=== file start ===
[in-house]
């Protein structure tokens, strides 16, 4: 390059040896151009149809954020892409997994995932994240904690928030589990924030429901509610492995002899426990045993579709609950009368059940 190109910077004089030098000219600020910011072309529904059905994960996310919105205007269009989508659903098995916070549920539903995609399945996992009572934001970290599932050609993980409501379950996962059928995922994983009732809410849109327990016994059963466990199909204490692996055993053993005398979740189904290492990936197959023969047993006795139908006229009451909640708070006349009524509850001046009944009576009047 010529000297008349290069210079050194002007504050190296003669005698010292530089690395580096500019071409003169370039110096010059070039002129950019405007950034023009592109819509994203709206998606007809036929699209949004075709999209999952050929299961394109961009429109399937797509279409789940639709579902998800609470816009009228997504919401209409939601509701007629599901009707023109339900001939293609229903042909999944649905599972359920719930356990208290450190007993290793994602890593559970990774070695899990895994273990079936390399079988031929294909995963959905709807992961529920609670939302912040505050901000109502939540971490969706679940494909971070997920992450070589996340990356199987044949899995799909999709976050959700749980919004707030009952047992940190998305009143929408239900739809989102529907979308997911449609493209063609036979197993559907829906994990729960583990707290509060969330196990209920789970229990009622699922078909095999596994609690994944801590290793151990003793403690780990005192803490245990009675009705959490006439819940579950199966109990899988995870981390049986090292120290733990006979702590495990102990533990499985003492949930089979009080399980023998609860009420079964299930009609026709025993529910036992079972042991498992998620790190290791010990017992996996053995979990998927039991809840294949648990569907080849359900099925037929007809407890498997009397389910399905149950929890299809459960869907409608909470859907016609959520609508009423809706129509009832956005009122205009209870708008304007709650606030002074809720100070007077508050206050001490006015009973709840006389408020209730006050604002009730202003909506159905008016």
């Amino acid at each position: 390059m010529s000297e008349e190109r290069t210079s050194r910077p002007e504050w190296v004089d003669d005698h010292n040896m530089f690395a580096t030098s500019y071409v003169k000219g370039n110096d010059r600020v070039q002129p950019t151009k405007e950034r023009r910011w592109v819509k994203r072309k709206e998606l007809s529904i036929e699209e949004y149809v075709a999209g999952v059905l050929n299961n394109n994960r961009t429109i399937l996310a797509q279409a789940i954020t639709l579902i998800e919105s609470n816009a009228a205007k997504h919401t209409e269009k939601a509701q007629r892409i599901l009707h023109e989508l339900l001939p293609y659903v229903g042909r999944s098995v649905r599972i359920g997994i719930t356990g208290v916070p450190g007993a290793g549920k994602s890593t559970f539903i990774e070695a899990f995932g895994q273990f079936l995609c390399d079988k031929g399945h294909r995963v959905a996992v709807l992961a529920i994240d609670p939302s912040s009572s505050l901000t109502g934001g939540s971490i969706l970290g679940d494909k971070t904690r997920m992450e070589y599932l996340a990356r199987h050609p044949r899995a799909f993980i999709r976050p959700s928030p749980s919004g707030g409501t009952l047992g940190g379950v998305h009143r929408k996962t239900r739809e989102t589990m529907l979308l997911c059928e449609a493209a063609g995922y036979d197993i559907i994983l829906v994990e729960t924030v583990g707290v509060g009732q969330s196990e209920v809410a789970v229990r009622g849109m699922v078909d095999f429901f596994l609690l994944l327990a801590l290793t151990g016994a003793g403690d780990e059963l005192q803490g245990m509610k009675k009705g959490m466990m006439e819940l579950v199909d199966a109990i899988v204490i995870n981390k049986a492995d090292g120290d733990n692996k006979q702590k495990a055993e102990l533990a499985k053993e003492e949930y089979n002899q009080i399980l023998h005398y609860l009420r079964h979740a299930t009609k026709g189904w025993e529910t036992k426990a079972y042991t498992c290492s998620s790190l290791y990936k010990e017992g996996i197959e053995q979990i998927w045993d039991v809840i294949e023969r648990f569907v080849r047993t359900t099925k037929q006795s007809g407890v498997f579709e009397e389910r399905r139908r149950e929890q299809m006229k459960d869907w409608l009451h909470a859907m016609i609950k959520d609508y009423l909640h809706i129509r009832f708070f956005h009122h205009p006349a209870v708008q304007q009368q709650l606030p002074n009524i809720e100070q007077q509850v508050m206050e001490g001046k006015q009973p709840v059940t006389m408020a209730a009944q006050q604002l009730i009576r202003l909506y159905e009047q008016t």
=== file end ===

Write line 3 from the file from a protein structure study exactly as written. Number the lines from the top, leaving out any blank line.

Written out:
């Amino acid at each position: 390059m010529s000297e008349e190109r290069t210079s050194r910077p002007e504050w190296v004089d003669d005698h010292n040896m530089f690395a580096t030098s500019y071409v003169k000219g370039n110096d010059r600020v070039q002129p950019t151009k405007e950034r023009r910011w592109v819509k994203r072309k709206e998606l007809s529904i036929e699209e949004y149809v075709a999209g999952v059905l050929n299961n394109n994960r961009t429109i399937l996310a797509q279409a789940i954020t639709l579902i998800e919105s609470n816009a009228a205007k997504h919401t209409e269009k939601a509701q007629r892409i599901l009707h023109e989508l339900l001939p293609y659903v229903g042909r999944s098995v649905r599972i359920g997994i719930t356990g208290v916070p450190g007993a290793g549920k994602s890593t559970f539903i990774e070695a899990f995932g895994q273990f079936l995609c390399d079988k031929g399945h294909r995963v959905a996992v709807l992961a529920i994240d609670p939302s912040s009572s505050l901000t109502g934001g939540s971490i969706l970290g679940d494909k971070t904690r997920m992450e070589y599932l996340a990356r199987h050609p044949r899995a799909f993980i999709r976050p959700s928030p749980s919004g707030g409501t009952l047992g940190g379950v998305h009143r929408k996962t239900r739809e989102t589990m529907l979308l997911c059928e449609a493209a063609g995922y036979d197993i559907i994983l829906v994990e729960t924030v583990g707290v509060g009732q969330s196990e209920v809410a789970v229990r009622g849109m699922v078909d095999f429901f596994l609690l994944l327990a801590l290793t151990g016994a003793g403690d780990e059963l005192q803490g245990m509610k009675k009705g959490m466990m006439e819940l579950v199909d199966a109990i899988v204490i995870n981390k049986a492995d090292g120290d733990n692996k006979q702590k495990a055993e102990l533990a499985k053993e003492e949930y089979n002899q009080i399980l023998h005398y609860l009420r079964h979740a299930t009609k026709g189904w025993e529910t036992k426990a079972y042991t498992c290492s998620s790190l290791y990936k010990e017992g996996i197959e053995q979990i998927w045993d039991v809840i294949e023969r648990f569907v080849r047993t359900t099925k037929q006795s007809g407890v498997f579709e009397e389910r399905r139908r149950e929890q299809m006229k459960d869907w409608l009451h909470a859907m016609i609950k959520d609508y009423l909640h809706i129509r009832f708070f956005h009122h205009p006349a209870v708008q304007q009368q709650l606030p002074n009524i809720e100070q007077q509850v508050m206050e001490g001046k006015q009973p709840v059940t006389m408020a209730a009944q006050q604002l009730i009576r202003l909506y159905e009047q008016t």